When I was very young, the gravity inside our house was accidentally reversed. Upon crossing the threshold a person, unless he was prepared, would immediately fall upwards, cracking his head on the ceiling. On one occasional, this effect paralyzed a mailman. Those of us who knew what to expect partially rotated our bodies so as to land on our feet. There we would find a whole living room set resting upside down—though of course it appeared right side up once you were up there—on the ceiling. My mother took this quite within stride, but my father could usually be found, after work, strapped in a harness and hoisted up to the floor, where he could pretend the house was still normal, but when his favorite television show came on, my father would usually return to the ceiling and say, “I’m not going to sit on the ceiling like some damn savage, but if the TV’s up here, I suppose I can make an exception for an hour or two.” My mother cautioned me not to let anyone at school know about our lack of gravity. “If they know we don’t have gravity, they won’t take us seriously,” she said.
Our rabbi visited and, munching on a knish, explained that just as God tested Moses, so we should bear our misfortune in good form. But, upon leaving, when he stepped out the front door, instead of dropping heavily onto the pavement—for the rabbi was a rotund man—he sailed upwards into the sky at an ever-increasing pace. We could only hear him shout, “Aiiiiiiiiieeeeee!” before he was expelled from the atmosphere. From that day forth, we knew the lack of gravity had become contagious.
Sometimes I amused myself by tossing pennies out my bedroom window, watching their downward motion abruptly reverse itself and then fly upward. One time my brother accidentally pushed a chair across the threshold, and my mother severely berated him. “If that chair gets sucked into the intake of a jet airplane, it could kill hundreds of people, and you’ll be responsible,” she warned.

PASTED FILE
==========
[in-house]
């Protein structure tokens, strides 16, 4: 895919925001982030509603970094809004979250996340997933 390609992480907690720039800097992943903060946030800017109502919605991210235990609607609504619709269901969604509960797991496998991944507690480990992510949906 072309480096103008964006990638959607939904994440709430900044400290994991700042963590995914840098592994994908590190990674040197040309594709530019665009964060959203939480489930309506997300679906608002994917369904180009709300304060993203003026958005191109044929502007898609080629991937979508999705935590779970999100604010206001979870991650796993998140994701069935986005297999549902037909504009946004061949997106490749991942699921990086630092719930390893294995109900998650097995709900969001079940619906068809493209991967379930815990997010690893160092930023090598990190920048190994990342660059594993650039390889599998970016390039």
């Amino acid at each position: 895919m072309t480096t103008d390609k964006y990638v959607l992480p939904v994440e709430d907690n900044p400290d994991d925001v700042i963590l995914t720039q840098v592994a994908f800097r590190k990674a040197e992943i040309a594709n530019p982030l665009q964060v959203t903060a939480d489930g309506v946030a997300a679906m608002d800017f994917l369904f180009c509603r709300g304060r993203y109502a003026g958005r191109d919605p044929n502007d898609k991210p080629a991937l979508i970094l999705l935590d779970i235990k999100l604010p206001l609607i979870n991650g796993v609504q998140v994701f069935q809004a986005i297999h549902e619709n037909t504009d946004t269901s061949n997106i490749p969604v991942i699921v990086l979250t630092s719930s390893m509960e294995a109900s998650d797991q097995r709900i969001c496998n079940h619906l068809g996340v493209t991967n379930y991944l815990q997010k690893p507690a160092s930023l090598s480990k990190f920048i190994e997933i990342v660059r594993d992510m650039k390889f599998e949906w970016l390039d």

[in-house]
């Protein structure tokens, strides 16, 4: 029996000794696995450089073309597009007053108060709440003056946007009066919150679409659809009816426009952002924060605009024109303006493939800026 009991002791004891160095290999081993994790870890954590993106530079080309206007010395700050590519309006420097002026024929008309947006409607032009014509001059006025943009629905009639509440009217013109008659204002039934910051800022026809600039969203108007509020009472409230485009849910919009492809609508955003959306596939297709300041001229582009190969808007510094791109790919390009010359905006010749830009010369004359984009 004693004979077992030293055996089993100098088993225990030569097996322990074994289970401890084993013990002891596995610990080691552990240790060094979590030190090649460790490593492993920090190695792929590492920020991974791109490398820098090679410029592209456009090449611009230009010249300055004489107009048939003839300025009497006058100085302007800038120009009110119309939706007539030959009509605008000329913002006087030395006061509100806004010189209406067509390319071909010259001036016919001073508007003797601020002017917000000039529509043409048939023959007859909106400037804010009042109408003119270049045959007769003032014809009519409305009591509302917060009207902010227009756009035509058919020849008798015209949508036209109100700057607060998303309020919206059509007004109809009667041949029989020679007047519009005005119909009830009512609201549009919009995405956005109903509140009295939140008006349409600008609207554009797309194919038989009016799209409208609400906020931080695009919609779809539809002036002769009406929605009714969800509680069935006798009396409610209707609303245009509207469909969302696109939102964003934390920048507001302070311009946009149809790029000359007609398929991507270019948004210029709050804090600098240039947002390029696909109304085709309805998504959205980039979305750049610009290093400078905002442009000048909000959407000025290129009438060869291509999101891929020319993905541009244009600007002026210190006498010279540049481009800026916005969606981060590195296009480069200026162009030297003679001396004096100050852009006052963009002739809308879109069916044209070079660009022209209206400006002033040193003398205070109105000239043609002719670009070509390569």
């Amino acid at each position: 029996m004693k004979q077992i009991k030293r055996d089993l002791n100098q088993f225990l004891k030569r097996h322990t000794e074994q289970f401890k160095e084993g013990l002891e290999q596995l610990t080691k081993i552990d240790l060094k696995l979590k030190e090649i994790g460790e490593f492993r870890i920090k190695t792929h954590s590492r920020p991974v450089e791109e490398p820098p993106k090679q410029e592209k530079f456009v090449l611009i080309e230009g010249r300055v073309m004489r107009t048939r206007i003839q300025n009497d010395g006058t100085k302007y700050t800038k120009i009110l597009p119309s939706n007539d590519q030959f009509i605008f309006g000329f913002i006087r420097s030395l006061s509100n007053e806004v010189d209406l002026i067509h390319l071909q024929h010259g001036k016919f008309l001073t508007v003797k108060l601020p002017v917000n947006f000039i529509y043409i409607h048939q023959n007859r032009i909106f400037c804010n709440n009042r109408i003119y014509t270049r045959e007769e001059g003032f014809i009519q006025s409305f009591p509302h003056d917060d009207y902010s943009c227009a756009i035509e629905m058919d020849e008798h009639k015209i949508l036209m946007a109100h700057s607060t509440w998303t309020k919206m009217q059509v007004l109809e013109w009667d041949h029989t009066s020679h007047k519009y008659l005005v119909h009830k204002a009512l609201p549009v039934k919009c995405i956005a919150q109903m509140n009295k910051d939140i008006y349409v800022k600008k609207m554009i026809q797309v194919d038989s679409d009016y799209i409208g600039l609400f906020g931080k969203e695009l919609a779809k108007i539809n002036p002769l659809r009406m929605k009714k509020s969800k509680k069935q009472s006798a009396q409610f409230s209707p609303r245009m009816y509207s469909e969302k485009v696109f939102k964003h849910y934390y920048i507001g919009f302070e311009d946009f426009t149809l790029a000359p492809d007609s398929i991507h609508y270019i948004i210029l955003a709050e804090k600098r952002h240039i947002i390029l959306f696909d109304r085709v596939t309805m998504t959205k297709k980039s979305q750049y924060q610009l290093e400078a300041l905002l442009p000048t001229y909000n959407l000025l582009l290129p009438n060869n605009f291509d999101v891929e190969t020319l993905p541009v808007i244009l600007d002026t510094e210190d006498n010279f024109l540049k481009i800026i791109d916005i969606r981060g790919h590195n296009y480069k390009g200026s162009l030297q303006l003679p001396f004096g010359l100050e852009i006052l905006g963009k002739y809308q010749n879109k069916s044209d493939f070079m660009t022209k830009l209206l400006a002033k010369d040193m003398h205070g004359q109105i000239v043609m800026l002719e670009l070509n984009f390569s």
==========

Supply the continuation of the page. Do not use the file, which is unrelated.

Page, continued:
No longer able to leave the house,my mother tried to keep us up to date on our schoolwork, but it was difficult, as the words in any textbooks brought in from the outside also reversed polarities, and you could only read them by looking through the wrong end of a telescope. Also the history in the textbooks seemed to contradict when my parents knew, in that it said that civilizations in Mesopotamia, Egypt, Greece, and Rome originated thousands of years ago, when really they were thousands of years in the future. The textbooks said things like, “Thomas Edison invented the light bulb,” when we knew that in reality the light bulb had invented Edison.
Then the people whom I had formerly called Mom and Dad began calling myself and my brother Dad, and my sister Mom, and the three of us began calling them Joel and Helen. It was clear the younger of us were actually the parents, and the older ones were our children. My sister especially liked the new arrangement, as she was only three years old and enjoyed feeding applesauce to Helen.
Then, one day, with no warning, the gravity returned to normal. It happened just as my mother was pouring a margarita, and the green concoction, instead of flowing obediently into the highball, flew upwards to splatter all over the carpet. Soon the rest of the furniture, as well as ourselves, returned to the floor.
“Well, I guess things like this just happen,” my father said.